candidates in The Daily. As Mr.
Connable pointed out, it is un-
fortunate that the candidates are
limited to "yes" or "no". in theirI
opinions on important issues. But
these brief answers accomplish a,
great deal in indicating the views1
of those we vote for. I can atleast
pick my candidates on the basis1
of opinions rather than familiar-;
ity with names from classes or
high school.,
As far as Mr. Connable's com-;
plaint about the 50-word platform
is concerned, it seems 50 words,
were more than adequate for most.
With such a limited opportunity;
to set across their ideas, some
wasted space in defining the Stu-;
dent Legislature's purpose. Inter-1
esting, but what has this to do,
with platforms? Here was the op-
portunity to clarify the "yes-no"
answers to those important ques-
tions. I noticed only four such
clarifications. Most of the candi-
dates had "clearly defined" objec-;
tives of promoting better student
government and benefiting the
student body. We voters assume
this much, or they wouldn't be
running for office. It's a good
thlhg there wasn't a 100-word
platform requested, for the candi-
dates would have resorted to quot-
ing the almanac to fill space.
My hat's off to candidates like
Hartzell who voiced three specific
aims in as many sentences.
-Lawrence Chick
* * *
Ad Nauseum...
To the Editor:
ATER READING Mr. Bershad's
brilliant work in The Daily
I feel convinced that I must have
been wrong about this country,
and I will attempt to add a few
facts in support of Mr. Bershad
(of course I cannot hope to ap-
proach his eloquence, but I will
do my best).
First, let us look at the many
things we lack under our decad-
ant capitalistic system; for one
thing concentration camps -
these are an institution of high
intellectualism, in which those
people of perverse minds who have
not seen the true beauty of Com-
munism are given an opportunity
to re-educate themselves (all ex-
penses paid by the government
too), andi thus rehabilitate them-
selves to become useful members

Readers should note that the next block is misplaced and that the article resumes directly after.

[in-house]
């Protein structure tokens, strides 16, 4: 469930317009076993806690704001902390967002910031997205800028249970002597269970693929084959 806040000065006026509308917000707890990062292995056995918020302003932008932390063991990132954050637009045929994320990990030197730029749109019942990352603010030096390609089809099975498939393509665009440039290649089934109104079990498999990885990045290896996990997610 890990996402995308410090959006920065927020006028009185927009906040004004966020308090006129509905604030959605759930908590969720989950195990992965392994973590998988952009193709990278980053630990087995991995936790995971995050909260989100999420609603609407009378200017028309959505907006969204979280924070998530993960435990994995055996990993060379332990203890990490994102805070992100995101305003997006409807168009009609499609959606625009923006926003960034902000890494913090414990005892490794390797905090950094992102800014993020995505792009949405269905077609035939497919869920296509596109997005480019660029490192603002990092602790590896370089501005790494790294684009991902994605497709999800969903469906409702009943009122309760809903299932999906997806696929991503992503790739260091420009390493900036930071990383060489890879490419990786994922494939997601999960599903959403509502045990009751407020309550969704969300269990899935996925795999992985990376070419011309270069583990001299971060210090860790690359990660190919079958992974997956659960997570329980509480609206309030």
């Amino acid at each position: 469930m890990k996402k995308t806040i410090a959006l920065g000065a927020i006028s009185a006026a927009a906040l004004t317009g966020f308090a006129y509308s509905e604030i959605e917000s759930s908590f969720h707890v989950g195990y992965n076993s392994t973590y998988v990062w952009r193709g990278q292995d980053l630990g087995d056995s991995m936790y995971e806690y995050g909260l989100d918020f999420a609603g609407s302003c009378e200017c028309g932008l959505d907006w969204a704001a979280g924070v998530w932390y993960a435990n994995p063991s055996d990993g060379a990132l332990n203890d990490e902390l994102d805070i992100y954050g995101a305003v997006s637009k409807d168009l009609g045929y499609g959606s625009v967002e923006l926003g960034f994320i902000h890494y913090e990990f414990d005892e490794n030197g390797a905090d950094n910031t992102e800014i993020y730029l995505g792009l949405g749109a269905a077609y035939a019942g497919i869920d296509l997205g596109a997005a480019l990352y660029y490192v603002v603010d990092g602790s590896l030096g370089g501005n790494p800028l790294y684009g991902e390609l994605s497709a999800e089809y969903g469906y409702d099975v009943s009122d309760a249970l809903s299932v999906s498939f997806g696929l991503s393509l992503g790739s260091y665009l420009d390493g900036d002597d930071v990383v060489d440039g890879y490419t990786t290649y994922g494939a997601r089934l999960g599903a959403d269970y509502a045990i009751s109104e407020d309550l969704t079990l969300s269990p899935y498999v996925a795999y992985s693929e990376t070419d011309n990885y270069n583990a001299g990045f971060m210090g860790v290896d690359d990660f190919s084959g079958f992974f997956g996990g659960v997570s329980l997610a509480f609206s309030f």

of society. I think we intellectuals
at the University should at once
organize a committee to begin this
worthy notion in the United
States. (FCC - the Committee for
the Furtherance of Concentration
Camps - it makes a nice set of
initials too).
Freedom of Speech - This is
a decadent notion of capitalism,
and .democracy which the com-
munists have been completely suc-
cessful in --avoiding. Under this
system the common people are
allowed to say what they think,
and this certainly is dangerous; as
such utterances should be confined
only to people of superior intelli-
gence and ability, such as Mr. Ber-
shad. Also if we did not have such
an unfortunate institution such
incidents as the banning of Mr.
Phillips would never occur, as any-
one who disagreed with the gov-
ernment to that extent would long
since be dead, and no longer able
to propigate dangerous ideals.
(Freedom of the press, and of re-
ligion are concepts of equal dang-
er, of course.)
Highest standard of living in
the world - This is another thing
that we should immediately abol-
ish, as under it we are so busy in

material gain that we do not have
time to think - and thus fail to
see the real worth of a communis-
tic society.
I think that perhaps an im-
mediate step which could be tak-
en, in order that the decadent
capitalistic minds on this campus
could get a start toward re-edu-
cation, is to build a revolving plat-
form with neon lights, (and a soap
box on top) and have Mr. Bershad
speak on the glories of Commun-